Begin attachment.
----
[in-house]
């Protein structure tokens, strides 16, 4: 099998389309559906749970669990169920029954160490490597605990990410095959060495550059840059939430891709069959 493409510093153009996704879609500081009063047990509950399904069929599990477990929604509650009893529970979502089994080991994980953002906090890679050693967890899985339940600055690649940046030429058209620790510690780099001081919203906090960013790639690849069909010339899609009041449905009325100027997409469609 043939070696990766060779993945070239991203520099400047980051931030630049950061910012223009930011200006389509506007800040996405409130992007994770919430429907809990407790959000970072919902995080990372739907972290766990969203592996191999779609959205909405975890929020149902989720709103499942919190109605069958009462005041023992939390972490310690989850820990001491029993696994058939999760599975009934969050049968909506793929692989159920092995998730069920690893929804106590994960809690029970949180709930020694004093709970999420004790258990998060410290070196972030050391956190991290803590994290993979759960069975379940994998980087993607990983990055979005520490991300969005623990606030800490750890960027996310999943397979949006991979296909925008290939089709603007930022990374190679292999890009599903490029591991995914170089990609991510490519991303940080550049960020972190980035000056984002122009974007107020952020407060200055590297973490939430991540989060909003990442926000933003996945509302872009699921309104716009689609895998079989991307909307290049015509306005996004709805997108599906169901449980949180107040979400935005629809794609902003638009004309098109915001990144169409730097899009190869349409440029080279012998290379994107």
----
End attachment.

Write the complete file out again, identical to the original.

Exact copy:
[in-house]
């Protein structure tokens, strides 16, 4: 099998389309559906749970669990169920029954160490490597605990990410095959060495550059840059939430891709069959 493409510093153009996704879609500081009063047990509950399904069929599990477990929604509650009893529970979502089994080991994980953002906090890679050693967890899985339940600055690649940046030429058209620790510690780099001081919203906090960013790639690849069909010339899609009041449905009325100027997409469609 043939070696990766060779993945070239991203520099400047980051931030630049950061910012223009930011200006389509506007800040996405409130992007994770919430429907809990407790959000970072919902995080990372739907972290766990969203592996191999779609959205909405975890929020149902989720709103499942919190109605069958009462005041023992939390972490310690989850820990001491029993696994058939999760599975009934969050049968909506793929692989159920092995998730069920690893929804106590994960809690029970949180709930020694004093709970999420004790258990998060410290070196972030050391956190991290803590994290993979759960069975379940994998980087993607990983990055979005520490991300969005623990606030800490750890960027996310999943397979949006991979296909925008290939089709603007930022990374190679292999890009599903490029591991995914170089990609991510490519991303940080550049960020972190980035000056984002122009974007107020952020407060200055590297973490939430991540989060909003990442926000933003996945509302872009699921309104716009689609895998079989991307909307290049015509306005996004709805997108599906169901449980949180107040979400935005629809794609902003638009004309098109915001990144169409730097899009190869349409440029080279012998290379994107």